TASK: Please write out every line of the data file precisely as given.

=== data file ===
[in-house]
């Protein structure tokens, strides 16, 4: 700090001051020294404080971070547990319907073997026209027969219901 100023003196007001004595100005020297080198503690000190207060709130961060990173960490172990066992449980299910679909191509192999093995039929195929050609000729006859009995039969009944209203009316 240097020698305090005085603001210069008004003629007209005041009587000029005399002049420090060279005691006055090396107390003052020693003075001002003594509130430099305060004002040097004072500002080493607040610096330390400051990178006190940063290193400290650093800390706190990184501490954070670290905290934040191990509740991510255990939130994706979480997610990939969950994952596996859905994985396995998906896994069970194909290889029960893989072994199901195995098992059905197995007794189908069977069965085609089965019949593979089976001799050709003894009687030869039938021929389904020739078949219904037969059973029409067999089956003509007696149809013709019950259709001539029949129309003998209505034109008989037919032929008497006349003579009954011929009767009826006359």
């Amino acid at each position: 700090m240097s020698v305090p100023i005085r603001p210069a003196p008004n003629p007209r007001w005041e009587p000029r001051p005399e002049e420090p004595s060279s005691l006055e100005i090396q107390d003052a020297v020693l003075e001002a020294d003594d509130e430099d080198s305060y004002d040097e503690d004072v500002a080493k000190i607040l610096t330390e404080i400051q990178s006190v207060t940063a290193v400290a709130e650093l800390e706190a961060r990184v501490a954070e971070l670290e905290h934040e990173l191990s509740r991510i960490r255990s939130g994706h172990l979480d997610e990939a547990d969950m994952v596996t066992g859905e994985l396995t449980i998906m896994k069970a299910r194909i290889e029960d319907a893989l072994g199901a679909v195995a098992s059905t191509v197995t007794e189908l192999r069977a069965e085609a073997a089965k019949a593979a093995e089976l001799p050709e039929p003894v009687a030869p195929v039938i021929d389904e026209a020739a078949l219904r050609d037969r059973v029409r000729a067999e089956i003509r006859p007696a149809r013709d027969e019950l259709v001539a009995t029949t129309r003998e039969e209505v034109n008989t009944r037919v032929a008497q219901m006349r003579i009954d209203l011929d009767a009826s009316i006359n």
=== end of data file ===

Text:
[in-house]
């Protein structure tokens, strides 16, 4: 700090001051020294404080971070547990319907073997026209027969219901 100023003196007001004595100005020297080198503690000190207060709130961060990173960490172990066992449980299910679909191509192999093995039929195929050609000729006859009995039969009944209203009316 240097020698305090005085603001210069008004003629007209005041009587000029005399002049420090060279005691006055090396107390003052020693003075001002003594509130430099305060004002040097004072500002080493607040610096330390400051990178006190940063290193400290650093800390706190990184501490954070670290905290934040191990509740991510255990939130994706979480997610990939969950994952596996859905994985396995998906896994069970194909290889029960893989072994199901195995098992059905197995007794189908069977069965085609089965019949593979089976001799050709003894009687030869039938021929389904020739078949219904037969059973029409067999089956003509007696149809013709019950259709001539029949129309003998209505034109008989037919032929008497006349003579009954011929009767009826006359």
């Amino acid at each position: 700090m240097s020698v305090p100023i005085r603001p210069a003196p008004n003629p007209r007001w005041e009587p000029r001051p005399e002049e420090p004595s060279s005691l006055e100005i090396q107390d003052a020297v020693l003075e001002a020294d003594d509130e430099d080198s305060y004002d040097e503690d004072v500002a080493k000190i607040l610096t330390e404080i400051q990178s006190v207060t940063a290193v400290a709130e650093l800390e706190a961060r990184v501490a954070e971070l670290e905290h934040e990173l191990s509740r991510i960490r255990s939130g994706h172990l979480d997610e990939a547990d969950m994952v596996t066992g859905e994985l396995t449980i998906m896994k069970a299910r194909i290889e029960d319907a893989l072994g199901a679909v195995a098992s059905t191509v197995t007794e189908l192999r069977a069965e085609a073997a089965k019949a593979a093995e089976l001799p050709e039929p003894v009687a030869p195929v039938i021929d389904e026209a020739a078949l219904r050609d037969r059973v029409r000729a067999e089956i003509r006859p007696a149809r013709d027969e019950l259709v001539a009995t029949t129309r003998e039969e209505v034109n008989t009944r037919v032929a008497q219901m006349r003579i009954d209203l011929d009767a009826s009316i006359n």